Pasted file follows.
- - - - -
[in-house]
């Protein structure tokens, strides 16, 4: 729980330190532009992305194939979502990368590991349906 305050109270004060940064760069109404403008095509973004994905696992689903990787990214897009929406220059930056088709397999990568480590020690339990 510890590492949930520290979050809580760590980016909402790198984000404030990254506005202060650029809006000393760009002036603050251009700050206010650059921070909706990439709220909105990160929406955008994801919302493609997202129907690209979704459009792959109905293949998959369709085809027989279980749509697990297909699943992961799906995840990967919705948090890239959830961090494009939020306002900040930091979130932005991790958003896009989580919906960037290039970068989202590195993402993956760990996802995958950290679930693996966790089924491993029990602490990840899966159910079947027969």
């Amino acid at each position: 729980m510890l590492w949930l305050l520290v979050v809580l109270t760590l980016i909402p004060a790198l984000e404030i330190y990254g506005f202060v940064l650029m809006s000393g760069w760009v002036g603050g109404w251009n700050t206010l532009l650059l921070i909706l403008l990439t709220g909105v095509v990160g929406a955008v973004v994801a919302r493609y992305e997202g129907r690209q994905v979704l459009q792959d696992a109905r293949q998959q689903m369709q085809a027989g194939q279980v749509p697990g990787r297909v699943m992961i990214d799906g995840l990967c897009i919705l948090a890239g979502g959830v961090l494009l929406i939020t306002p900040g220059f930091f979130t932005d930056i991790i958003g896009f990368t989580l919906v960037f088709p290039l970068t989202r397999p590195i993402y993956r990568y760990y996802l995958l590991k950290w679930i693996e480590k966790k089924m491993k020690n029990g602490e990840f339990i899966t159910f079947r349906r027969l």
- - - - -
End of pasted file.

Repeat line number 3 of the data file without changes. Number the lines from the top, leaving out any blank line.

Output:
């Amino acid at each position: 729980m510890l590492w949930l305050l520290v979050v809580l109270t760590l980016i909402p004060a790198l984000e404030i330190y990254g506005f202060v940064l650029m809006s000393g760069w760009v002036g603050g109404w251009n700050t206010l532009l650059l921070i909706l403008l990439t709220g909105v095509v990160g929406a955008v973004v994801a919302r493609y992305e997202g129907r690209q994905v979704l459009q792959d696992a109905r293949q998959q689903m369709q085809a027989g194939q279980v749509p697990g990787r297909v699943m992961i990214d799906g995840l990967c897009i919705l948090a890239g979502g959830v961090l494009l929406i939020t306002p900040g220059f930091f979130t932005d930056i991790i958003g896009f990368t989580l919906v960037f088709p290039l970068t989202r397999p590195i993402y993956r990568y760990y996802l995958l590991k950290w679930i693996e480590k966790k089924m491993k020690n029990g602490e990840f339990i899966t159910f079947r349906r027969l």